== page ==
Aims of this site
This site and blog is mostly about the science of rivers, although it will include cultural aspects of rivers when they catch my eye and take my fancy. It will highlight ideas, concepts and research of interest to students, researchers and managers.
Comments, corrections and additions are encouraged.
Enquiries to: email@example.com
Category Archives: Rivers
Widespread invasive species control is a risky business Partula snails were driven to extinction in the wild by introduced predators. Wikimedia Commons R. Keller Kopf, Charles Sturt University; Dale Nimmo, Charles Sturt University, and Paul Humphries, Charles Sturt University In … Continue reading
The Ancient Romans are, I suppose, best known for their ambitious and sometimes mad emperors, military conquests, rather unsavoury treatment of Christians, gladiatorial contests and their chariot races. And their roads. Oh yes, and their aqueducts. We shouldn’t forget their … Continue reading
Some time ago, on a warm Friday afternoon, when my mind was wandering, I was gazing vaguely at some flow graphs, trying to prepare for a lecture for my River Ecology class the following Monday. The flow graphs were from … Continue reading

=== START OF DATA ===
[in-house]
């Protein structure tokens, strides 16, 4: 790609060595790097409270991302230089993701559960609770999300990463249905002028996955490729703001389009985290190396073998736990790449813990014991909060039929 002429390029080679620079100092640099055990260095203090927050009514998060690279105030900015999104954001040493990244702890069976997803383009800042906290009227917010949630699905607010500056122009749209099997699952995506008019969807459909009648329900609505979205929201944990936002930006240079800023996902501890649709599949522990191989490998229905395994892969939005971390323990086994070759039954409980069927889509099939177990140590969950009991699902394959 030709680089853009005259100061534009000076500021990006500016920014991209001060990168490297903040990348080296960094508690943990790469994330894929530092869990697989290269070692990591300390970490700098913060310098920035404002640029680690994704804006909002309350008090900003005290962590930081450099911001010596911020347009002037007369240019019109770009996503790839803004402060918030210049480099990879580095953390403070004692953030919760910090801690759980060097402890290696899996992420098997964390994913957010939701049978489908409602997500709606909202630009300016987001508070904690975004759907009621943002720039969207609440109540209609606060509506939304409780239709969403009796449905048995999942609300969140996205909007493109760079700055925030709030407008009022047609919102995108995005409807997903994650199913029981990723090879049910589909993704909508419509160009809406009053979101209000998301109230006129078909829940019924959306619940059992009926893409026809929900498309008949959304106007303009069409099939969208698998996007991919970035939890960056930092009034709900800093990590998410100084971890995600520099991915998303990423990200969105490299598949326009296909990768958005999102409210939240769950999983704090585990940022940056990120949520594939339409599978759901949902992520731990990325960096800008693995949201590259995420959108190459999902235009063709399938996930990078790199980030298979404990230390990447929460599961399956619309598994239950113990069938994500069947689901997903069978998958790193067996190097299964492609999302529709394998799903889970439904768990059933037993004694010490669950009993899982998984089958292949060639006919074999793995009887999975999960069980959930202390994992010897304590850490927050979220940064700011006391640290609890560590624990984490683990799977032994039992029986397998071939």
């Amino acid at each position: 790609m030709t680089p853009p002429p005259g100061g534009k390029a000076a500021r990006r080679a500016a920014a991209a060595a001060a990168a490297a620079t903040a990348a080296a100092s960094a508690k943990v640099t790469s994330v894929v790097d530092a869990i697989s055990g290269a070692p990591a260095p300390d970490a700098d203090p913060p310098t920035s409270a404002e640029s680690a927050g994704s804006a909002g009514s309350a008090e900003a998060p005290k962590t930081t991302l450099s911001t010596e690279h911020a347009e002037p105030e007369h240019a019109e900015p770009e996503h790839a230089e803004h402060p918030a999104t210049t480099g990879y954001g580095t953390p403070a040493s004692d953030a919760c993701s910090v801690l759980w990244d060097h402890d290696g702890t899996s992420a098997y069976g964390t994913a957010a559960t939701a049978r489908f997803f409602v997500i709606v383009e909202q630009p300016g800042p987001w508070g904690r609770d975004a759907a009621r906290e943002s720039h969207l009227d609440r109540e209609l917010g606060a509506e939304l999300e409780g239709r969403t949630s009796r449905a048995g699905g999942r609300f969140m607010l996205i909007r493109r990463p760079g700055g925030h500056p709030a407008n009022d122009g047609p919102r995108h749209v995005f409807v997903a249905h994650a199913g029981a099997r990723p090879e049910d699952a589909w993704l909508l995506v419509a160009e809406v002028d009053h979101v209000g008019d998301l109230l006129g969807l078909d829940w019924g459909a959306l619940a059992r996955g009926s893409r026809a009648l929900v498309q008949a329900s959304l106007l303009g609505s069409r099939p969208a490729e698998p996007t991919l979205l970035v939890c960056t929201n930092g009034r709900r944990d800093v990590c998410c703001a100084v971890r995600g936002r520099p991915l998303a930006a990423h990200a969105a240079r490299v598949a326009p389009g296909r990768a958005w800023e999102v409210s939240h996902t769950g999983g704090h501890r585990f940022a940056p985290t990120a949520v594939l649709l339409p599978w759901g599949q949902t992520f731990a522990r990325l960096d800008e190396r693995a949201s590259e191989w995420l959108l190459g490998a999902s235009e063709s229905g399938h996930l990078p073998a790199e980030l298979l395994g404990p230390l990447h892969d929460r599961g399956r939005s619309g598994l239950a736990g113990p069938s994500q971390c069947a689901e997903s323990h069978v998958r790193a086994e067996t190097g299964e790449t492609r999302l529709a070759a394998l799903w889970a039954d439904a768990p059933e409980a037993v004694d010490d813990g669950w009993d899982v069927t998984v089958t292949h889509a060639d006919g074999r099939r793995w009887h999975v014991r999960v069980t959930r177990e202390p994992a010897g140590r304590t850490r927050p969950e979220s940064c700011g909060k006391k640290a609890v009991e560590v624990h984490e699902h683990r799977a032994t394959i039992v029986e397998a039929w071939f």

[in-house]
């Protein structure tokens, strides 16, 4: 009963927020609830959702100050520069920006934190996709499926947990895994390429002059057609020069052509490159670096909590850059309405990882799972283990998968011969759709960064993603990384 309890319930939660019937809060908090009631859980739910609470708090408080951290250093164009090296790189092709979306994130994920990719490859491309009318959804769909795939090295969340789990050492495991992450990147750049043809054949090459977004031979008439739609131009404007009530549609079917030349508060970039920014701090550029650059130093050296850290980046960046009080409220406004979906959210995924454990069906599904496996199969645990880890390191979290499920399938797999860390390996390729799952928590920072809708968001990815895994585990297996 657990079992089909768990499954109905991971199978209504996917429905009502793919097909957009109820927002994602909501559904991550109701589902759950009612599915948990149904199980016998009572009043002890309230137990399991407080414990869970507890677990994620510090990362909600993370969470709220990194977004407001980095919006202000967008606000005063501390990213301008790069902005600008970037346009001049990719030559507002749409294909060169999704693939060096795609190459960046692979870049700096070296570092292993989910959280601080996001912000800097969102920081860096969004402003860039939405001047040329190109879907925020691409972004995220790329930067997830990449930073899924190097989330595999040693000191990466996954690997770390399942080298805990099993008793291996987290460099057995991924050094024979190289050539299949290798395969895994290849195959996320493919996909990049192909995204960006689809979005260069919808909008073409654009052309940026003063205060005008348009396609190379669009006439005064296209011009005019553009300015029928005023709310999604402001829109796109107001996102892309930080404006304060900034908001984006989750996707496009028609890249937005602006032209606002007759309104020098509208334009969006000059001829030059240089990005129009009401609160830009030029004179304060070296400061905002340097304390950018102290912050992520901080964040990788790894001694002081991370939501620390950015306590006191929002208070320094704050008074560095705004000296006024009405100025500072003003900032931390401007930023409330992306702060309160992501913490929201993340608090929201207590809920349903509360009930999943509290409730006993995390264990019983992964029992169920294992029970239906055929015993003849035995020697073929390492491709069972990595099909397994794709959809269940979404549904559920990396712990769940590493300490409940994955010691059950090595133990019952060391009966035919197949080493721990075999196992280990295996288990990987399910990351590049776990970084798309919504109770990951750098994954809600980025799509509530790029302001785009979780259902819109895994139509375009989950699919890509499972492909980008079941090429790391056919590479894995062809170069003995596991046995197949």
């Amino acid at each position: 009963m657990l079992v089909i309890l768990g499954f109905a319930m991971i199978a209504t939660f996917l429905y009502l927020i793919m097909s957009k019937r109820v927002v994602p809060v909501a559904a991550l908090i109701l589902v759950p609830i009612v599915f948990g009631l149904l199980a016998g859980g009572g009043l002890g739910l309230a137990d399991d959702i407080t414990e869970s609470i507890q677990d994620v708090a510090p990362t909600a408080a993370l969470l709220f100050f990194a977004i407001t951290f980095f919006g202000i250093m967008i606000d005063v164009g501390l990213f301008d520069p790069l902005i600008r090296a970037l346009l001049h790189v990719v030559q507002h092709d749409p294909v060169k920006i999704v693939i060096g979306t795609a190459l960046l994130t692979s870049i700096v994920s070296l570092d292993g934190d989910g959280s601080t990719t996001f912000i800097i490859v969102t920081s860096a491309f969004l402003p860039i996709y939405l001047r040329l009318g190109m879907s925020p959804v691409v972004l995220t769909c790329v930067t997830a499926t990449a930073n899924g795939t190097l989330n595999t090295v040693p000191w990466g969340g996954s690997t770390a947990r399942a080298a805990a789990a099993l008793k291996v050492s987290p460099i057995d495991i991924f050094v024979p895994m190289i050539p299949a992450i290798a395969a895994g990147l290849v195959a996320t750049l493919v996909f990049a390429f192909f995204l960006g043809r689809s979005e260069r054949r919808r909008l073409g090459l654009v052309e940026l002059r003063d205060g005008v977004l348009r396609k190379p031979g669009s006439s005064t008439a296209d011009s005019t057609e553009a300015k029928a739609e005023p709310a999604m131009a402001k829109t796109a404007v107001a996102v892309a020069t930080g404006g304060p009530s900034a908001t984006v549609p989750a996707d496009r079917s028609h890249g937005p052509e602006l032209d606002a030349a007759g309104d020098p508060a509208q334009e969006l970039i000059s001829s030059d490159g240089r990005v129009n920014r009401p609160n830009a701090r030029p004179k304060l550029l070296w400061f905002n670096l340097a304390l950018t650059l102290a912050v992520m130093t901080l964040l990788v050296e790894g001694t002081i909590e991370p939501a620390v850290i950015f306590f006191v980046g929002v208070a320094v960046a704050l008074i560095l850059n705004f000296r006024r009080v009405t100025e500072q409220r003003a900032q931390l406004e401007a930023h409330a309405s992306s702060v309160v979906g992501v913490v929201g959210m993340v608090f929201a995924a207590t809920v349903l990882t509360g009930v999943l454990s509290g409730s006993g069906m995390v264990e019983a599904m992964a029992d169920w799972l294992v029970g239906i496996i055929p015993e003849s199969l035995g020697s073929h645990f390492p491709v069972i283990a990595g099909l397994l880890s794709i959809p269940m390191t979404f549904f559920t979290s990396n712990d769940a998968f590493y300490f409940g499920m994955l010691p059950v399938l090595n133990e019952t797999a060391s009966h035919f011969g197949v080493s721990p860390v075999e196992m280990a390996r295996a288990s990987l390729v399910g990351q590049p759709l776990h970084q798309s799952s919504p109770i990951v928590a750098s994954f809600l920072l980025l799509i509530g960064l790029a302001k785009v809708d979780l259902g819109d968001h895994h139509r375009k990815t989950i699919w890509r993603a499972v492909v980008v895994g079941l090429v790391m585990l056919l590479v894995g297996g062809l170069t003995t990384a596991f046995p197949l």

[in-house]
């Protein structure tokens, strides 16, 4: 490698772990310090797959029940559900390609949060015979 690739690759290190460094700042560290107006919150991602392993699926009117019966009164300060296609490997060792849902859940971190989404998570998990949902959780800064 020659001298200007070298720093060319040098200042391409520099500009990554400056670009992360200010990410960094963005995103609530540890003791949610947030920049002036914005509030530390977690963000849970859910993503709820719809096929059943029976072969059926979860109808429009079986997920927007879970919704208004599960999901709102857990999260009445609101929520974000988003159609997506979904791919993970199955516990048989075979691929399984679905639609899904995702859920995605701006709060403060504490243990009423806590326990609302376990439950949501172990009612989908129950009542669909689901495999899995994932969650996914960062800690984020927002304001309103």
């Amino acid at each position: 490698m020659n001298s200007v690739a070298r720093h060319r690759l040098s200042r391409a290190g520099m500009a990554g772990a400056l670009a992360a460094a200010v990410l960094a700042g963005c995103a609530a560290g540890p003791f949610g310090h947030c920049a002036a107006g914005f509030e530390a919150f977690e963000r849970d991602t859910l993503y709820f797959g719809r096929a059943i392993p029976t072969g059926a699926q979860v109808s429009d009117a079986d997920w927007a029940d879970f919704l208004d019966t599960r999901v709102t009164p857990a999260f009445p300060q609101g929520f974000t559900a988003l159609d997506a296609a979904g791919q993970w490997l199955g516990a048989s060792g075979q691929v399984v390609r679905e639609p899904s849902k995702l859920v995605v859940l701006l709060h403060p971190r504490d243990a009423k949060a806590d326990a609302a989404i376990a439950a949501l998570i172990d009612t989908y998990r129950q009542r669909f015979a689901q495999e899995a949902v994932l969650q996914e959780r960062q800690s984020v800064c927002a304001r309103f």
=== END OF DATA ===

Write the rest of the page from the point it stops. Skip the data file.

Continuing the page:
Classical Ancient Greek art largely featured humans or deities performing feats of courage (wrestling lions, stabbing minotaurs – that sort of thing), fighting battles or involved in calmer domestic situations. Indeed, Ancient Greek mythology provided a rich source of material … Continue reading
Just out in the journal BioScience, is a paper co-authored by me, Paul Humphries, Hubert Keckeis, from the University of Vienna, and Brian Finlayson, from the University of Melbourne. The genesis of the paper came mostly from lectures to third … Continue reading
As we are heading at breakneck speed towards Christmas, and as I will probably not get a chance to write another post before next year, I thought that I would leave you with a little smackerell of something of no … Continue reading
All animals and plants live within the constraints of their physical environment. But the physical form of the flowing water environment is unique. In the sea, there are, of course, vast distances between one ocean and another and these are … Continue reading